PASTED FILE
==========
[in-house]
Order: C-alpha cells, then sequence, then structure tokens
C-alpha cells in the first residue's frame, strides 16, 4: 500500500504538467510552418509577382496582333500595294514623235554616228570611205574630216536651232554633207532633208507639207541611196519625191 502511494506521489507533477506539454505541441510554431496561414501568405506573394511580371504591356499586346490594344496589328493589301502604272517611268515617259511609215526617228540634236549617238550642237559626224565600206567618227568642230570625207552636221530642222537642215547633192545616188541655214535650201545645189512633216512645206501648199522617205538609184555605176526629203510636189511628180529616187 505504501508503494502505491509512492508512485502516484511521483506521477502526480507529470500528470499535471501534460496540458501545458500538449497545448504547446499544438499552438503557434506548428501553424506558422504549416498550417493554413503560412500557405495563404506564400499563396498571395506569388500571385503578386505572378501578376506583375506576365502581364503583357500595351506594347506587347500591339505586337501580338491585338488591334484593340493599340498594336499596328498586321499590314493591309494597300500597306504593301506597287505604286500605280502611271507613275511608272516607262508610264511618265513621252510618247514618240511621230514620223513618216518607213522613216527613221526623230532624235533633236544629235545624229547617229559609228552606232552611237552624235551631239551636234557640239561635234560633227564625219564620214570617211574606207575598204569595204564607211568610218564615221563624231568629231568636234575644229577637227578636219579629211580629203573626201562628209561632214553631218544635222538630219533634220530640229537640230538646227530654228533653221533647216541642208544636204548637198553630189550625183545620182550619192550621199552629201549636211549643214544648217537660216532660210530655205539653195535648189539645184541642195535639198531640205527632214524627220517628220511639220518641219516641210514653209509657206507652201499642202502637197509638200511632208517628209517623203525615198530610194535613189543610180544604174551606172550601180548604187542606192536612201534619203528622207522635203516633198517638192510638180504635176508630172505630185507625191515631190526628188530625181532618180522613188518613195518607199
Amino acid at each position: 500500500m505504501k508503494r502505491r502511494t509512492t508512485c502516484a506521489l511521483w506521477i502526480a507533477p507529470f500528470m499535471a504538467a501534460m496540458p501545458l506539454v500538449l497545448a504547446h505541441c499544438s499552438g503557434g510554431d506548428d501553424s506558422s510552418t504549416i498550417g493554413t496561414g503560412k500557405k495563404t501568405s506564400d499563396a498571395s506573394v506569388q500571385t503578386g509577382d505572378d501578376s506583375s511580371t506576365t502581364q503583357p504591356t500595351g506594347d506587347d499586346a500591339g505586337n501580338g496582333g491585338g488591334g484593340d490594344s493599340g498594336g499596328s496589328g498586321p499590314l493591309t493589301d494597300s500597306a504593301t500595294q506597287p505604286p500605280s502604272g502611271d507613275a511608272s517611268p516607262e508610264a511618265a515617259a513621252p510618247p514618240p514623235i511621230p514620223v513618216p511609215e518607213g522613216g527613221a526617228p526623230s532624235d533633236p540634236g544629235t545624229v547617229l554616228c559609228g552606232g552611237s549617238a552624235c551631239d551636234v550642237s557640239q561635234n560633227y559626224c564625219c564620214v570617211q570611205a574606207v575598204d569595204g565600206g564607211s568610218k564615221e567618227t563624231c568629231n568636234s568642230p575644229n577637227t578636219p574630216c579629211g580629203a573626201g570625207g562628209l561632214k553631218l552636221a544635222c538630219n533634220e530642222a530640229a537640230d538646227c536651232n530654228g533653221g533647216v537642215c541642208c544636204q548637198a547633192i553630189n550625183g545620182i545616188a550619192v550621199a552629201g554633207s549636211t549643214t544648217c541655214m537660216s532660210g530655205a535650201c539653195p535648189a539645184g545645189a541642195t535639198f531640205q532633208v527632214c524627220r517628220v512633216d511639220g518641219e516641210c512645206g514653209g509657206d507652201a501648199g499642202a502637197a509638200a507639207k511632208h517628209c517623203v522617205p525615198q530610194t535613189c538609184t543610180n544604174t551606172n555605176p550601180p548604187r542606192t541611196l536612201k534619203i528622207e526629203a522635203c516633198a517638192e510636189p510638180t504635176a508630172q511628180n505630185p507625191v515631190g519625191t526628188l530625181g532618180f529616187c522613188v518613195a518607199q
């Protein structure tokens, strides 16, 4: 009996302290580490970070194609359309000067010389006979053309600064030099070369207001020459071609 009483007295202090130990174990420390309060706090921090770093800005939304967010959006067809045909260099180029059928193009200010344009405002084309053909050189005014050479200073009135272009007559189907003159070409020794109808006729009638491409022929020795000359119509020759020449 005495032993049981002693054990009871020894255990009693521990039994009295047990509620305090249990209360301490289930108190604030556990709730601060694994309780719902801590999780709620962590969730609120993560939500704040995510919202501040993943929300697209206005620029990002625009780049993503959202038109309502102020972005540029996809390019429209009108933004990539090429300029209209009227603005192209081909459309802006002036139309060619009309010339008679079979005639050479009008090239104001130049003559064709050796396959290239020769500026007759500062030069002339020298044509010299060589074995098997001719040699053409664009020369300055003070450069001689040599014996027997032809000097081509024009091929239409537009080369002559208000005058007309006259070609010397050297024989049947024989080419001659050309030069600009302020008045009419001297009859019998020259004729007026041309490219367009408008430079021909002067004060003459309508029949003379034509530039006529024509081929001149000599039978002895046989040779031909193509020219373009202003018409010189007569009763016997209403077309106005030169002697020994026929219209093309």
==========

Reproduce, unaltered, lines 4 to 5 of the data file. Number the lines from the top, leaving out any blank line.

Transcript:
Amino acid at each position: 500500500m505504501k508503494r502505491r502511494t509512492t508512485c502516484a506521489l511521483w506521477i502526480a507533477p507529470f500528470m499535471a504538467a501534460m496540458p501545458l506539454v500538449l497545448a504547446h505541441c499544438s499552438g503557434g510554431d506548428d501553424s506558422s510552418t504549416i498550417g493554413t496561414g503560412k500557405k495563404t501568405s506564400d499563396a498571395s506573394v506569388q500571385t503578386g509577382d505572378d501578376s506583375s511580371t506576365t502581364q503583357p504591356t500595351g506594347d506587347d499586346a500591339g505586337n501580338g496582333g491585338g488591334g484593340d490594344s493599340g498594336g499596328s496589328g498586321p499590314l493591309t493589301d494597300s500597306a504593301t500595294q506597287p505604286p500605280s502604272g502611271d507613275a511608272s517611268p516607262e508610264a511618265a515617259a513621252p510618247p514618240p514623235i511621230p514620223v513618216p511609215e518607213g522613216g527613221a526617228p526623230s532624235d533633236p540634236g544629235t545624229v547617229l554616228c559609228g552606232g552611237s549617238a552624235c551631239d551636234v550642237s557640239q561635234n560633227y559626224c564625219c564620214v570617211q570611205a574606207v575598204d569595204g565600206g564607211s568610218k564615221e567618227t563624231c568629231n568636234s568642230p575644229n577637227t578636219p574630216c579629211g580629203a573626201g570625207g562628209l561632214k553631218l552636221a544635222c538630219n533634220e530642222a530640229a537640230d538646227c536651232n530654228g533653221g533647216v537642215c541642208c544636204q548637198a547633192i553630189n550625183g545620182i545616188a550619192v550621199a552629201g554633207s549636211t549643214t544648217c541655214m537660216s532660210g530655205a535650201c539653195p535648189a539645184g545645189a541642195t535639198f531640205q532633208v527632214c524627220r517628220v512633216d511639220g518641219e516641210c512645206g514653209g509657206d507652201a501648199g499642202a502637197a509638200a507639207k511632208h517628209c517623203v522617205p525615198q530610194t535613189c538609184t543610180n544604174t551606172n555605176p550601180p548604187r542606192t541611196l536612201k534619203i528622207e526629203a522635203c516633198a517638192e510636189p510638180t504635176a508630172q511628180n505630185p507625191v515631190g519625191t526628188l530625181g532618180f529616187c522613188v518613195a518607199q
């Protein structure tokens, strides 16, 4: 009996302290580490970070194609359309000067010389006979053309600064030099070369207001020459071609 009483007295202090130990174990420390309060706090921090770093800005939304967010959006067809045909260099180029059928193009200010344009405002084309053909050189005014050479200073009135272009007559189907003159070409020794109808006729009638491409022929020795000359119509020759020449 005495032993049981002693054990009871020894255990009693521990039994009295047990509620305090249990209360301490289930108190604030556990709730601060694994309780719902801590999780709620962590969730609120993560939500704040995510919202501040993943929300697209206005620029990002625009780049993503959202038109309502102020972005540029996809390019429209009108933004990539090429300029209209009227603005192209081909459309802006002036139309060619009309010339008679079979005639050479009008090239104001130049003559064709050796396959290239020769500026007759500062030069002339020298044509010299060589074995098997001719040699053409664009020369300055003070450069001689040599014996027997032809000097081509024009091929239409537009080369002559208000005058007309006259070609010397050297024989049947024989080419001659050309030069600009302020008045009419001297009859019998020259004729007026041309490219367009408008430079021909002067004060003459309508029949003379034509530039006529024509081929001149000599039978002895046989040779031909193509020219373009202003018409010189007569009763016997209403077309106005030169002697020994026929219209093309």